As your Norwich ages, the skin loses elasticity and the stripping process can become painful for him. At that time, I stop stripping the coat and will use clippers and scissors instead. This means that the coat will lose its rich color and harsh texture, but the comfort of the dog is paramount. An excellent reference for Norwich Terrier grooming can be found on the Wildgoose Norwich Terrier website.
Finding your Norwich Terrier
There are some truly fine breeders of Norwich Terriers. These are people who love and respect the breed, who health test their dogs before breeding, and who breed for good health and temperament. In other words, they breed to the official breed standard. On the other hand, there are some unscrupulous types who breed dogs who have known health problems, such as Upper Airway Syndrome (UAS), epilepsy, structural problems, allergies, and disagreeable temperaments. Then there are some who are so deceptive they cross breed Norwich Terriers with Cairn Terriers and charge the unwitting public for the price of a purebred Norwich Terrier. Buyer beware!
A good start
A good place to start your search is the Norwich Terrier Club of America. Not only can you learn more about the breed from those who live with, show, and breed their dogs, but you can get contact information for hobby breeders who choose to abide by the national club's Code of Ethics. You can also visit the AKC website for more breed information.
I would encourage anyone who is looking for a Norwich Terrier, to attend AKC sanctioned dog shows. You can meet breeders and their dogs there and ask questions about the breed. Since Norwich Terriers are still a fairly rare breed in the U.S., you may not have the opportunity to see one in person in your neighborhood, so attending a show would be a great place to get acquainted. Prior to attending a show, see if you can set up an appointment to speak with some of the breeders after they have finished showing their dogs. Responsible, caring breeders are happy to answer your questions and help educate you on their breed. They will give you an honest assessment of the breed and help you to know whether or not it is a good match for you and your family.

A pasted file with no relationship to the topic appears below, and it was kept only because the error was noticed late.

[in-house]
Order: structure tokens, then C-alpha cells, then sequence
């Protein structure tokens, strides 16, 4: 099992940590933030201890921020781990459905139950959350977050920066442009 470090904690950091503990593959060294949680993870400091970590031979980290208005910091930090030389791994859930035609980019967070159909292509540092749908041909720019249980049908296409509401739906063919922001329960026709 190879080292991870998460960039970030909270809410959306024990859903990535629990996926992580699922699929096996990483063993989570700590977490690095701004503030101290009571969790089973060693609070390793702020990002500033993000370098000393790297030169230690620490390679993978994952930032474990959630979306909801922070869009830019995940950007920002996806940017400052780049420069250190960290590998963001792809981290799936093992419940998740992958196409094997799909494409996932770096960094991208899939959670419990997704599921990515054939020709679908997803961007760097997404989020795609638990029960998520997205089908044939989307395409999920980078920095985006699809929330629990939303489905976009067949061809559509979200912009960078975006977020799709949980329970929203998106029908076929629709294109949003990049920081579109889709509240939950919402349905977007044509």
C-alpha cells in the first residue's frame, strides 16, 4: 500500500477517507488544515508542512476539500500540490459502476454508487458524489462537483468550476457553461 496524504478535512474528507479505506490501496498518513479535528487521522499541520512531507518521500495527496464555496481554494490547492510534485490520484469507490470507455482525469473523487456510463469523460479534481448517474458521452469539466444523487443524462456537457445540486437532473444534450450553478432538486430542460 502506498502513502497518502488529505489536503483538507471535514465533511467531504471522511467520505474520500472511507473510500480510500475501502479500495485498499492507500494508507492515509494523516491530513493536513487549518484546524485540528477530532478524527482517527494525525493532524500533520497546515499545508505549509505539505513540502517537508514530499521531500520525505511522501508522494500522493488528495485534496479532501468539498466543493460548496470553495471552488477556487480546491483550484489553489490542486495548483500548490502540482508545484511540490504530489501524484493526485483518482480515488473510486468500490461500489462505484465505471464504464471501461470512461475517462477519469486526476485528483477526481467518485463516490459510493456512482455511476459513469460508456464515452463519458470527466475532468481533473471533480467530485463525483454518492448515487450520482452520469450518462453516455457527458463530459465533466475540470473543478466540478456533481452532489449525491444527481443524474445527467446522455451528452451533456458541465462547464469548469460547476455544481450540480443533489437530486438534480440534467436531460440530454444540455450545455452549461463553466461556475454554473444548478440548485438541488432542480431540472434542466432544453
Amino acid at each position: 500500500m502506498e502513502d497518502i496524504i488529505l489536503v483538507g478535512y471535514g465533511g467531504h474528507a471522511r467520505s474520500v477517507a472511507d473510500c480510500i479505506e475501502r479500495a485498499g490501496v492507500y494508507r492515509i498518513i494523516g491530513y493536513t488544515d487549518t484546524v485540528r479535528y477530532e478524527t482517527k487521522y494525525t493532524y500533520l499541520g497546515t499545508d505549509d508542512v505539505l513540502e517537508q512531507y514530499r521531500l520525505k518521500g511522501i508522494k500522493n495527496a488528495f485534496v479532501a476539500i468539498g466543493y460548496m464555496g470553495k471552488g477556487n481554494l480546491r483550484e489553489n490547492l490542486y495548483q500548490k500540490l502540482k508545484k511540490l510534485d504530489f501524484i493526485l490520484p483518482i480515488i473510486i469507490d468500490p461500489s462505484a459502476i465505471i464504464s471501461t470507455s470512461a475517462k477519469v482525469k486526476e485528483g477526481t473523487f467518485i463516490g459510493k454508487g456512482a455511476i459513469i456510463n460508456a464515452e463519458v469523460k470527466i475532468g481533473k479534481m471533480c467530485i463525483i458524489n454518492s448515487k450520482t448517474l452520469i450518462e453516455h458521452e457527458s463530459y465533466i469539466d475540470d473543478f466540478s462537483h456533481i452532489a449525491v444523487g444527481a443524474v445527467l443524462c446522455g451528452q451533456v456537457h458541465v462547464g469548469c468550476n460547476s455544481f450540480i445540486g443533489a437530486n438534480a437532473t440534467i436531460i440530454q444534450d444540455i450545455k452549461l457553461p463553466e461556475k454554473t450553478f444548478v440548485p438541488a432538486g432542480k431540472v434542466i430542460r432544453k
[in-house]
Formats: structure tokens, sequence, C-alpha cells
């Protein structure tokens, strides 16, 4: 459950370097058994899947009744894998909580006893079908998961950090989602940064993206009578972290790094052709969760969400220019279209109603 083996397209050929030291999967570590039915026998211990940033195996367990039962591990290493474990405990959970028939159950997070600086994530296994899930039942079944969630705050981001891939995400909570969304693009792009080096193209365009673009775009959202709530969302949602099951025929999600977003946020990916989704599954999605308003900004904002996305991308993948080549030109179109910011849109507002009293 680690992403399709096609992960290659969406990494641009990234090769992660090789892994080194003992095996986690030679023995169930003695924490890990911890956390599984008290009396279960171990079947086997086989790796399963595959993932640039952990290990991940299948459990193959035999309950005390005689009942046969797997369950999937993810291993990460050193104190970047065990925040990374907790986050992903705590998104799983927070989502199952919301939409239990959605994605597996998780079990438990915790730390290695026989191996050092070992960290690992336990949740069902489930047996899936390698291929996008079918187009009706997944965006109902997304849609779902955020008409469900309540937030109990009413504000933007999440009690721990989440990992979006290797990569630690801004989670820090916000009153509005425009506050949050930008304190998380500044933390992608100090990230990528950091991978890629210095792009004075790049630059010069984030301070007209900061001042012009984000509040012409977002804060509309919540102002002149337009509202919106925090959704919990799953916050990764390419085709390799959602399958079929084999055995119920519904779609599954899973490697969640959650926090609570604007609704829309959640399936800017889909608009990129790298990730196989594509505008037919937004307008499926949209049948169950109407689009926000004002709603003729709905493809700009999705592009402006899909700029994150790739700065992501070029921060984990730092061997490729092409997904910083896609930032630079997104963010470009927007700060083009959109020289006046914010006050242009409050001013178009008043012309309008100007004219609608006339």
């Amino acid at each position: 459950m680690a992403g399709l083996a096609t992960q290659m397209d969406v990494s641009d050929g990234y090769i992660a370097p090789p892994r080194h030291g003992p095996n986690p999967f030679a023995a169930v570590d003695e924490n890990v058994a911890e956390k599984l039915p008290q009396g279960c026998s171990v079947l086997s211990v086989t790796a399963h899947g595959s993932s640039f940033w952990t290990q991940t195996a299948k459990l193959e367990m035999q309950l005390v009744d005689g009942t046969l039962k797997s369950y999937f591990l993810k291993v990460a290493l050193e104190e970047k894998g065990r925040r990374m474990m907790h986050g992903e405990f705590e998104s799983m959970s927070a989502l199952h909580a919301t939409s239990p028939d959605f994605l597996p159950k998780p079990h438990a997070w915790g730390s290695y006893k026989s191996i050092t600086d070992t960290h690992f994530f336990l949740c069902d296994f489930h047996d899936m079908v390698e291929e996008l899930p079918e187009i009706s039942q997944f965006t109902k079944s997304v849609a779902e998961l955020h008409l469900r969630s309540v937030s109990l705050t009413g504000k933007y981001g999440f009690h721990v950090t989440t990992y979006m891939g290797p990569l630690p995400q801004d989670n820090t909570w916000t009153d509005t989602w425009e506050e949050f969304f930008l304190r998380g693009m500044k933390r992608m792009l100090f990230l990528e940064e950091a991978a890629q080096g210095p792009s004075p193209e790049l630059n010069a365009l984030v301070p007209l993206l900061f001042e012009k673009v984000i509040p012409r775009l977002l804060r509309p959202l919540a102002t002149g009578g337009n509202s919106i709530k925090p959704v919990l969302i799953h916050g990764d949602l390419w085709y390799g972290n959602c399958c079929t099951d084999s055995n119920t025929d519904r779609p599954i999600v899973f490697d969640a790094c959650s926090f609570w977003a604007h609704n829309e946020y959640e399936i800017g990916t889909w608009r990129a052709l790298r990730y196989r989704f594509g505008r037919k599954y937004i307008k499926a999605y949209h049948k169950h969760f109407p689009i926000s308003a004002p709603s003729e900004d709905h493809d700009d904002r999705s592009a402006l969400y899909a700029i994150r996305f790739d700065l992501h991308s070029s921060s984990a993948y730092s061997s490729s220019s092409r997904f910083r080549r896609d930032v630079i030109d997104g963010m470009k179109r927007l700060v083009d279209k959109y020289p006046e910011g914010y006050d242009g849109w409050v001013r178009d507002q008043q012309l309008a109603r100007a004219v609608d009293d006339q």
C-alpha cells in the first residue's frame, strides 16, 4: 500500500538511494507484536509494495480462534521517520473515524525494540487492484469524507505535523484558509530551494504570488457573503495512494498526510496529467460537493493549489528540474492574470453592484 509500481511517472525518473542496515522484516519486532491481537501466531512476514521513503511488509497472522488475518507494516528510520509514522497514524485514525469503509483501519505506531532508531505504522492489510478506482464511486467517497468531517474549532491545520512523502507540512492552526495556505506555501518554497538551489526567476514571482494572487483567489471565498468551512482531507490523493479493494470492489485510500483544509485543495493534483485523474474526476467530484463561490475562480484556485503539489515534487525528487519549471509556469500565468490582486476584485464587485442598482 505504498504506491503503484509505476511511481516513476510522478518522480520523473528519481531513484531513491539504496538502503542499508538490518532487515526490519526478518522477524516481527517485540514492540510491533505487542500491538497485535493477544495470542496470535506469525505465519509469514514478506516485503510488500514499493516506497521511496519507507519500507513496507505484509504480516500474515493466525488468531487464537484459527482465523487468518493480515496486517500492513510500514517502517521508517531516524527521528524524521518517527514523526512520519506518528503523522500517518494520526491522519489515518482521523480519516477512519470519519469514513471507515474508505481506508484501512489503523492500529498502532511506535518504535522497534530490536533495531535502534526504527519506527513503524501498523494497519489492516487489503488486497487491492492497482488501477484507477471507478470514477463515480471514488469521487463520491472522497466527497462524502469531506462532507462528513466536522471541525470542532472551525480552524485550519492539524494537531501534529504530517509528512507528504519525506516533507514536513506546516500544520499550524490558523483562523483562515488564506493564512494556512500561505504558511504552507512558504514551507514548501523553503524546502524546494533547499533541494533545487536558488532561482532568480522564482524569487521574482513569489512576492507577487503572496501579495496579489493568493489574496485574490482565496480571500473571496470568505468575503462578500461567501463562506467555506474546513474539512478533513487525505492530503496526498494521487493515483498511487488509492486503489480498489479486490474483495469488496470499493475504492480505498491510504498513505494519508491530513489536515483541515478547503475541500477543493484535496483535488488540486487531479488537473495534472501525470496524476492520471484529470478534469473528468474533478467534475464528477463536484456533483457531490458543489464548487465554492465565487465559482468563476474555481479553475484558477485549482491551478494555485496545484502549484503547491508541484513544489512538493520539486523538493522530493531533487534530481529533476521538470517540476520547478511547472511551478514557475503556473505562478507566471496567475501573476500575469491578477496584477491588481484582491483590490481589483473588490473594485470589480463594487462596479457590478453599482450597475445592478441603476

Some hallmarks of a reputable breeder
Here are just a few hallmarks of a reputable breeder but just like anything else – do your research!
The breeder's number one goal is to improve and strengthen the breed. They not only breed to the official standard, which includes correct temperament, but they breed for excellent health.
The breeder's dogs are registered with the American Kennel Club (AKC) which maintains the registry for purebred dogs in the U.S., they sanction dog events, and they teach about responsible dog ownership. Canadian breeders' dogs are registered with the Canadian Kennel Club (CKC). Both of these registries assure that your dog's pedigree is legitimate.
The breeder shows his/her dogs to their championship in conformation shows. A dog that is "finished" means it is as close to the standard as possible when judged against the standard. A finished champion's name is denoted with a "Ch." prefix.
The breeder rigorously health tests their dogs for hips, knees, elbows, and eyes before breeding. Some breeders scope their dogs for possible Upper Airway Syndrome (UAS) related problems as well. Test results are posted on the Canine Health Information Center (CHIC) website.
Each breeding is planned for the express purpose of improving the breed. The breeder carefully studies pedigrees and selects the best prospect to achieve their set goal. The breeder has potential homes lined up for any puppies that may not be suitable to be kept and included in their breeding program.